Wastewater leak from oilsands plant enters Athabasca River
Suncor has now confirmed that a wastewater leak from an outfall pond at its oilsands plant north of Fort McMurray, Alta., did enter the Athabasca River.
Samples from the leak have been sent to a lab for a rush analysis, according to Alberta Environment Minister Diana McQueen.
McQueen said she doesn’t want to make any presumptions about the nature or volume of the leaked wastewater, but did say that source of the leak — a pipe that froze and broke on Monday — has been contained and the emergency is over.
Officials at Suncor say untreated water used for extraction and upgrading flowed into a partially-frozen outfall pond, where it mixed with water that had been treated.
Alberta Environment believes the leak occurred around 11:30 a.m. MT, but Suncor spokesperson Sneh Seetal said the timeline still has to be determined.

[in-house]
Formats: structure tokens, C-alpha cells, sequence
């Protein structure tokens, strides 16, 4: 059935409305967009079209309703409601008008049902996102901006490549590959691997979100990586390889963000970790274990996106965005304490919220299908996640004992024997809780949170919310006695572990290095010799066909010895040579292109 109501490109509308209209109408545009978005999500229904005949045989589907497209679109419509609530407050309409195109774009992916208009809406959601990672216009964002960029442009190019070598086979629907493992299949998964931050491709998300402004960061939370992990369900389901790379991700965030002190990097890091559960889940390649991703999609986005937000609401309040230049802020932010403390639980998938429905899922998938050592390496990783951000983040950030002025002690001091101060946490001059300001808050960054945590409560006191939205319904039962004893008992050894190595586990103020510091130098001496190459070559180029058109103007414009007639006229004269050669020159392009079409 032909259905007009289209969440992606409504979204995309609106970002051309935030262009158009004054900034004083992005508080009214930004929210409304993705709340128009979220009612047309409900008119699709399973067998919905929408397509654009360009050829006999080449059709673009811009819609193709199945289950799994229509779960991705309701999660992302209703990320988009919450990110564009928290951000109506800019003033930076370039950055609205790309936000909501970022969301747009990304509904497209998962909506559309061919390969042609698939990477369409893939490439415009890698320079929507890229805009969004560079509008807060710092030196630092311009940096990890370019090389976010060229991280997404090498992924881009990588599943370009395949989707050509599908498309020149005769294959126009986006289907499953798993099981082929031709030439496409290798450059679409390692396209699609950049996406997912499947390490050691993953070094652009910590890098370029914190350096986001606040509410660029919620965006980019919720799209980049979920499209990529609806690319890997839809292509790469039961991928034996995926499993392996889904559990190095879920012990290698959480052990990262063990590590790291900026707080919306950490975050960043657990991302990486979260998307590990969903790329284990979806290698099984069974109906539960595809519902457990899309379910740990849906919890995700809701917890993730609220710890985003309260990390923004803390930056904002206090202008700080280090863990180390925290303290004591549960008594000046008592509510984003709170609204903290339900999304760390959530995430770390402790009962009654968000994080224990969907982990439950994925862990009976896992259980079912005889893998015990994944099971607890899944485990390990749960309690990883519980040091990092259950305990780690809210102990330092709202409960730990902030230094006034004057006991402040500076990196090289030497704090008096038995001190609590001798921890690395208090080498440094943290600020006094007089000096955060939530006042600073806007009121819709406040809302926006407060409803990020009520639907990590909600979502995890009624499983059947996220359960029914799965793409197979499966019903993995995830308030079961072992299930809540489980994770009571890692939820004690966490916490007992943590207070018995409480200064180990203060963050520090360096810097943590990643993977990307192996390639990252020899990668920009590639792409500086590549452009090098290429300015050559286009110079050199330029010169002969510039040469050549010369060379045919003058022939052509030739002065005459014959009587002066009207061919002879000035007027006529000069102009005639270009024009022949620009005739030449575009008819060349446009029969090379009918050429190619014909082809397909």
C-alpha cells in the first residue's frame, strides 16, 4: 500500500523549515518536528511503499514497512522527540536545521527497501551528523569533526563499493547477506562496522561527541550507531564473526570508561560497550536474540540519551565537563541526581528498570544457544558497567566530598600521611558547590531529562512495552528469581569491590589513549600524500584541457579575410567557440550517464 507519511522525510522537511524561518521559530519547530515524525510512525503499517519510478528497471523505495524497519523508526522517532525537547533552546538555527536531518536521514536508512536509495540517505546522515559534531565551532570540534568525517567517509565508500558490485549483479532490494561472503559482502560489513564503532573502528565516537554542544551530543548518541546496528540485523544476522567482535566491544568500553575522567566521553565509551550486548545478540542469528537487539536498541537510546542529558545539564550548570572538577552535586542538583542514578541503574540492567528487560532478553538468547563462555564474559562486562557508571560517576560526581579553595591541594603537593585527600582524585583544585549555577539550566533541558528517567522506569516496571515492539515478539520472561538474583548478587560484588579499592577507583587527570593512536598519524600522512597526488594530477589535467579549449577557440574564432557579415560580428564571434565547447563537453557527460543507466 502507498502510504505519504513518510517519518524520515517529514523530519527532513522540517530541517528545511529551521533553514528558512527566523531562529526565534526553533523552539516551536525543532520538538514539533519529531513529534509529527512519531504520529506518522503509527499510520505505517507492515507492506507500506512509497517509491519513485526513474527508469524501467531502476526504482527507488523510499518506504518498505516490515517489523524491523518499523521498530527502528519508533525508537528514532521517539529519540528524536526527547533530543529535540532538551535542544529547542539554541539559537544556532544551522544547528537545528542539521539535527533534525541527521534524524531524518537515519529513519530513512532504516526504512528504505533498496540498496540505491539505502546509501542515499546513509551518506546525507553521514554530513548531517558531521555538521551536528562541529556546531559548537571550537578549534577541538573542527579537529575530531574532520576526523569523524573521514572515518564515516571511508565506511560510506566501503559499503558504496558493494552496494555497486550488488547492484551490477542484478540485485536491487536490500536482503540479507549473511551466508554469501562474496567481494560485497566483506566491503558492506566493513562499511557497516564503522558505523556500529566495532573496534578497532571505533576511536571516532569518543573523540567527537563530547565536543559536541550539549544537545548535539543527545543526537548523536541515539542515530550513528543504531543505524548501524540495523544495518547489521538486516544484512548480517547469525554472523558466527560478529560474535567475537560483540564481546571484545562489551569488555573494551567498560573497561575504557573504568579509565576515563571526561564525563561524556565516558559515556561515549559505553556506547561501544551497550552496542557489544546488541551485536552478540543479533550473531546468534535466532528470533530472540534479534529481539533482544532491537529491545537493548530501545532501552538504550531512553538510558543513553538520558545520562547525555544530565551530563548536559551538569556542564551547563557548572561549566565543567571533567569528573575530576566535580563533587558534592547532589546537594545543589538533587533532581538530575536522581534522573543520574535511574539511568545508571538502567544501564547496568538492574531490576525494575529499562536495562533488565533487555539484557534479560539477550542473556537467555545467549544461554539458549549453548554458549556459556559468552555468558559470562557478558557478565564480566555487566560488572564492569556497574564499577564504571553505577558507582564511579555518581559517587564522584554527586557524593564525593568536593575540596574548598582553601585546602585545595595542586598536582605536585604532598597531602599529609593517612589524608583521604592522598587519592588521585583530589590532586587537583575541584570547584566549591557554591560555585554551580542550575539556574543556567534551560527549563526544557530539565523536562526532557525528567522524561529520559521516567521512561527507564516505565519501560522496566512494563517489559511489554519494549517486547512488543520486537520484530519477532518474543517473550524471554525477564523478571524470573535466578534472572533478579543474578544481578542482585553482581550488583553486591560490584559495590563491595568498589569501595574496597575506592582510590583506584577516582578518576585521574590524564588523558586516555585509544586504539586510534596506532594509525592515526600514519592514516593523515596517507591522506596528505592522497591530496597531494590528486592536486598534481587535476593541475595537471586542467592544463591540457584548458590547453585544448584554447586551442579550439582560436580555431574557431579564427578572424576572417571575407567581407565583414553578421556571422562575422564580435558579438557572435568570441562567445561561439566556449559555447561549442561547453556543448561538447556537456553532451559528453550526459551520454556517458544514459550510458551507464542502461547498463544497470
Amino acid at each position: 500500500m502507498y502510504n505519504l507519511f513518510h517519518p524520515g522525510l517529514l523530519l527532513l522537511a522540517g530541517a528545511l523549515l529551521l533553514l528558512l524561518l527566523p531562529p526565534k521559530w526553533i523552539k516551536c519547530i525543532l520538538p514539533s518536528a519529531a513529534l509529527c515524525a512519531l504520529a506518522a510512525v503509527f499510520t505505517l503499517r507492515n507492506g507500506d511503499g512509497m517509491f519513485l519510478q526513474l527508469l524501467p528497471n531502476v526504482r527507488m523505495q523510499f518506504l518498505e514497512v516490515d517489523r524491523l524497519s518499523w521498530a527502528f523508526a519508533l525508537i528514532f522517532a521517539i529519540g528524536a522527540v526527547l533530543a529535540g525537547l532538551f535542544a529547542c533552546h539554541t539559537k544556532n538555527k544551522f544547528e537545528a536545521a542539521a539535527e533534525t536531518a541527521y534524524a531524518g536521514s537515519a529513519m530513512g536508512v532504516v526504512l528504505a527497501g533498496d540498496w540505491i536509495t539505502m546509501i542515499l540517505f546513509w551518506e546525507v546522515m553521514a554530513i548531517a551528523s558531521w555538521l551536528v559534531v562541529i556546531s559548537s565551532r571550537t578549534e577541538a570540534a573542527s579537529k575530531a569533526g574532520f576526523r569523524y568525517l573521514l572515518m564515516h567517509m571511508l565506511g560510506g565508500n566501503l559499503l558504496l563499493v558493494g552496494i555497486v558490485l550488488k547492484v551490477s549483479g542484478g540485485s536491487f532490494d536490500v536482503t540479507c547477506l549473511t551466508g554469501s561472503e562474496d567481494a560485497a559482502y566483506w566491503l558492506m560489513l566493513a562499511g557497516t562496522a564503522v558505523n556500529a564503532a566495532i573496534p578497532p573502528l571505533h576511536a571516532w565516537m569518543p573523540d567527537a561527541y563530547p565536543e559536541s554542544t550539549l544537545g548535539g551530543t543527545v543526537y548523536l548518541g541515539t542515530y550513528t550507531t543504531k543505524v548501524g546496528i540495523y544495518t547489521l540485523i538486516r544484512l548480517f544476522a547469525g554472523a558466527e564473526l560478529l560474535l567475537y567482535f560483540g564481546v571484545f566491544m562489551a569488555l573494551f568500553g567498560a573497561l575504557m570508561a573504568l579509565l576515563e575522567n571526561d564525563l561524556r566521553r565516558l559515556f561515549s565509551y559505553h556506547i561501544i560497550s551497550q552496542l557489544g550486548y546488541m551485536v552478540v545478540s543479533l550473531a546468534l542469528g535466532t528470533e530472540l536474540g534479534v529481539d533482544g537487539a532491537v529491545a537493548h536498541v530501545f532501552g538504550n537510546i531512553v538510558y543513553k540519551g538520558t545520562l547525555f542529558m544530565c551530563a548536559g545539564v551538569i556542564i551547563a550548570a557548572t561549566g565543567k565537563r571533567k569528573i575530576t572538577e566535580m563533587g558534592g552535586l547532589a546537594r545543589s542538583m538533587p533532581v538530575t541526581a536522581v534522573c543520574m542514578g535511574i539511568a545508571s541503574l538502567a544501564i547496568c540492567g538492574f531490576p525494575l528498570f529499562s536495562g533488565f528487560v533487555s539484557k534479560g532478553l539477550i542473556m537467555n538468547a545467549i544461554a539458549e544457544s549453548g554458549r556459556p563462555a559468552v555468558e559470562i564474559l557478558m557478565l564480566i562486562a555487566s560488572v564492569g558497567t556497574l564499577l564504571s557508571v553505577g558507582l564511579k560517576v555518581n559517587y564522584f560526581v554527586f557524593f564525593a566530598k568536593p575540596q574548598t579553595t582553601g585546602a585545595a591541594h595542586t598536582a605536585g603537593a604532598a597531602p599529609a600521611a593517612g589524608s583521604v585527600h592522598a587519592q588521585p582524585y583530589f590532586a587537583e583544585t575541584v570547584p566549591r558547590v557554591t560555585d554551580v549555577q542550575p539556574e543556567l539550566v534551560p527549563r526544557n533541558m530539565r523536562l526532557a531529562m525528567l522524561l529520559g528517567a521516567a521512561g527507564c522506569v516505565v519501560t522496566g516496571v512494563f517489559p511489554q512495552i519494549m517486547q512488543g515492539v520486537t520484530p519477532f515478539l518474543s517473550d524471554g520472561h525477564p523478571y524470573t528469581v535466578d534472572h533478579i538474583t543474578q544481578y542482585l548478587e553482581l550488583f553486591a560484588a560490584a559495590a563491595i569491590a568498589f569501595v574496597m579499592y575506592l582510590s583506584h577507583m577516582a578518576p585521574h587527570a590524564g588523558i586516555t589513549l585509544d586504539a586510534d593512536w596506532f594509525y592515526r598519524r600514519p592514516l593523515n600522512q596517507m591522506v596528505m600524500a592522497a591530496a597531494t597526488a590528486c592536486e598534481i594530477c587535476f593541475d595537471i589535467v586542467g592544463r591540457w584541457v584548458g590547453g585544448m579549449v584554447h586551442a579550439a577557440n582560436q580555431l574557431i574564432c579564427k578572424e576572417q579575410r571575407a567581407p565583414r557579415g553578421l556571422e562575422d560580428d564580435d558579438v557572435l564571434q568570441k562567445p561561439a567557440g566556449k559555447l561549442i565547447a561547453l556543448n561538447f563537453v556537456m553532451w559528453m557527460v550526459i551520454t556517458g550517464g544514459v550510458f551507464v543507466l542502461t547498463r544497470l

The flow was stopped around 4 p.m., but Seetal says it is not known how much water was released. The time is an important factor in determining the volume of water involved, said Seetal.
She said authorities were alerted around 1 p.m. and people who live downstream of the plant have also been notified.
"We are taking this incident very seriously," said Seetal.
Fort Chipewyan also monitoring situation
Chief Allan Adam of the Athabasca Chipewyan First Nation is also closely monitoring the leak.
He said the community has not received any special instructions regarding safety or drinking water concerns from either Suncor or the government.
"We are closely monitoring [the situation] and will have people on the ground today to do a site visit," said Adam.
One of the biggest issues following events like this is accountability, he said.
"With the poor monitoring, poor regulations and the poor [environmental] enhancement act in place, we’ll continue to see ruptures like this take place. Nobody will be held accountable for it — but the fact remains that this is an ongoing issue."
"Our position is that we always want to tighten the belt when it comes to the Environmental Regulatory Enhancement [Act]," said Adam. "That will hold industry accountable for their actions."